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Losing Language

Today’s insight discusses understanding why your mother is not able to retrieve words very well, and why she may begin using bad language.

Transcription of Video:

Hi, I’m Deb Nygaard with Arthur’s Residential Care with today’s Insights From Arthurs.

Today I want to talk about language, and specifically body language. Sometimes you’re in a situation where you might say, “My mother said what?!?! Oh my goodness!” You are so surprised by some of the things that come out of her mouth. She might be saying swear words, racial slurs or just unkind things that she would have never said before.

When you look at a scan of the brain of a person with dementia, you will notice the decline everywhere, but the temporal lobes are where we hold our language. All of the nouns, definitions and working language are on the left temporal lobe. Things like the pattern of speech and the rhythm of speech are on the right temporal lobe.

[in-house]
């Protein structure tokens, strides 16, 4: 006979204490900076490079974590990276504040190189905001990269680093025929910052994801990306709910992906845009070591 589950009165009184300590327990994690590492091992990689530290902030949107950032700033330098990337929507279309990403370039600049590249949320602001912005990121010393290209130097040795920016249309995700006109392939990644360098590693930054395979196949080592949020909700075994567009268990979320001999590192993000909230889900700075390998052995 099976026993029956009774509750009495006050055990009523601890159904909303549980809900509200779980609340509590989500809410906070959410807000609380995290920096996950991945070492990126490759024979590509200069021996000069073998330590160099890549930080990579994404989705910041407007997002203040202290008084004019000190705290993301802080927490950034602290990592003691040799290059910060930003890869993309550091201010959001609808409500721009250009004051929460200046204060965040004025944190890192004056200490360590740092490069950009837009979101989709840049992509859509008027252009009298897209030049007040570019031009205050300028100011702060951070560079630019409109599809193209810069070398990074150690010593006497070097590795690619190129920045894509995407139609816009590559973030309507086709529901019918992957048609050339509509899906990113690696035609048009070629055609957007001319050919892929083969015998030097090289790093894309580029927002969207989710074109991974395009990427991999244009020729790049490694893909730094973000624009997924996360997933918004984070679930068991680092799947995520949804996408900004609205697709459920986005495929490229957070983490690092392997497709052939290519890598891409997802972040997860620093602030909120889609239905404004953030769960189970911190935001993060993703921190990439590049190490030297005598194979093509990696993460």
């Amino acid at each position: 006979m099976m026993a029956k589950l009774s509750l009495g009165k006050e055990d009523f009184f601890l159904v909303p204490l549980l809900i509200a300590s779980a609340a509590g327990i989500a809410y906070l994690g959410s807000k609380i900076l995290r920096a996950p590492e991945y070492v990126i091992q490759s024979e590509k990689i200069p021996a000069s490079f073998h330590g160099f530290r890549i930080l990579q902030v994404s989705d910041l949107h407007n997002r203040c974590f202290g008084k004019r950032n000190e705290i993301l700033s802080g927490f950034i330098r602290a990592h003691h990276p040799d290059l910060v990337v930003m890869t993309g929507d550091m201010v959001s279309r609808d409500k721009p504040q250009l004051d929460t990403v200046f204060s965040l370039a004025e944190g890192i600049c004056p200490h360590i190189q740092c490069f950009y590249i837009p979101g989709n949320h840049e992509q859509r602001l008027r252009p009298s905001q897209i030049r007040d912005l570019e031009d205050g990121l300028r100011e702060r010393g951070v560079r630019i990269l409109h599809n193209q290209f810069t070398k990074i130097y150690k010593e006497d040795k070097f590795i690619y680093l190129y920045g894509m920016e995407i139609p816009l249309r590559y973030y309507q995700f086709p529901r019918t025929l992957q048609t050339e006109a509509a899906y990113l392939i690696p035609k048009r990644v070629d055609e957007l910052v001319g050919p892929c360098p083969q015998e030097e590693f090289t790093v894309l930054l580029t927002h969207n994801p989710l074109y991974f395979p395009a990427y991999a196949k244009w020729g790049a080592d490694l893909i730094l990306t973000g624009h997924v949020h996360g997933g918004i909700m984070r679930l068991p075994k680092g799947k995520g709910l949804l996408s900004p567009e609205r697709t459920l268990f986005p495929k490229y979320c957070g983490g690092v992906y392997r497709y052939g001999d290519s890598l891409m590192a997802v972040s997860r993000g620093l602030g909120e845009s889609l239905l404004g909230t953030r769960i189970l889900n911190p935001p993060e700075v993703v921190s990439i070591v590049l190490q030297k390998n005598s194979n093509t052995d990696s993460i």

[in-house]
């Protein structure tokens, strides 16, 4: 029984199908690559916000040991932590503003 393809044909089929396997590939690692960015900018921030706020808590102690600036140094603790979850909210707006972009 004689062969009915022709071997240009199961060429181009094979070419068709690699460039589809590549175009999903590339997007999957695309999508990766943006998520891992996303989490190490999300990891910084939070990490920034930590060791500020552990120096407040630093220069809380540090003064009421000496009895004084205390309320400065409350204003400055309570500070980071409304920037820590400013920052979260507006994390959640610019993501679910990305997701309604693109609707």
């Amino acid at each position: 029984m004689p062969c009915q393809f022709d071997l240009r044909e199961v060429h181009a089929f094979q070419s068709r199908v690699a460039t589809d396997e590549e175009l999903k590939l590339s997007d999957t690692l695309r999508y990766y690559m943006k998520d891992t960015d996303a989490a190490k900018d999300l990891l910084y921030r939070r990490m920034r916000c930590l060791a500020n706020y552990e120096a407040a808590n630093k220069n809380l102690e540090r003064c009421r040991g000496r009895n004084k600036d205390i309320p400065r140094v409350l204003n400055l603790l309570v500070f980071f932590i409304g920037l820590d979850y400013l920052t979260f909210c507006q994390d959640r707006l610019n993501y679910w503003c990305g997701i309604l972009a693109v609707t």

People with the Alzheimer’s form of dementia lose their language especially quickly. Yet they are able to maintain the pattern of speech. So you might see someone in the later stages of dementia being able to speak using the right pattern of speech without using any real words. They retain the norms of social chit-chat even though they forget the language itself.

The other thing that they retain longer on their right side is rhythm. So they might retain things like The Lord’s Prayer, The Pledge of Allegiance, the Rosary, songs and music. Sometime people even in the final stages of dementia can still pull out words to songs because they retain all of those. So when your mother comes out with a word that is unkind — for example words like stupid, fat or things that she would have never said — recognize that she knows those words, just as the rest of us do, and the right temporal lobe is retaining them longer than other words. It gives you a better idea of what is happening in the disease process.

I’m Deb Nygaard with Arthur’s Residential Care.

Contact Deb Nygaard
Director of Development
Arthur’s Residential Care: 651-429-4798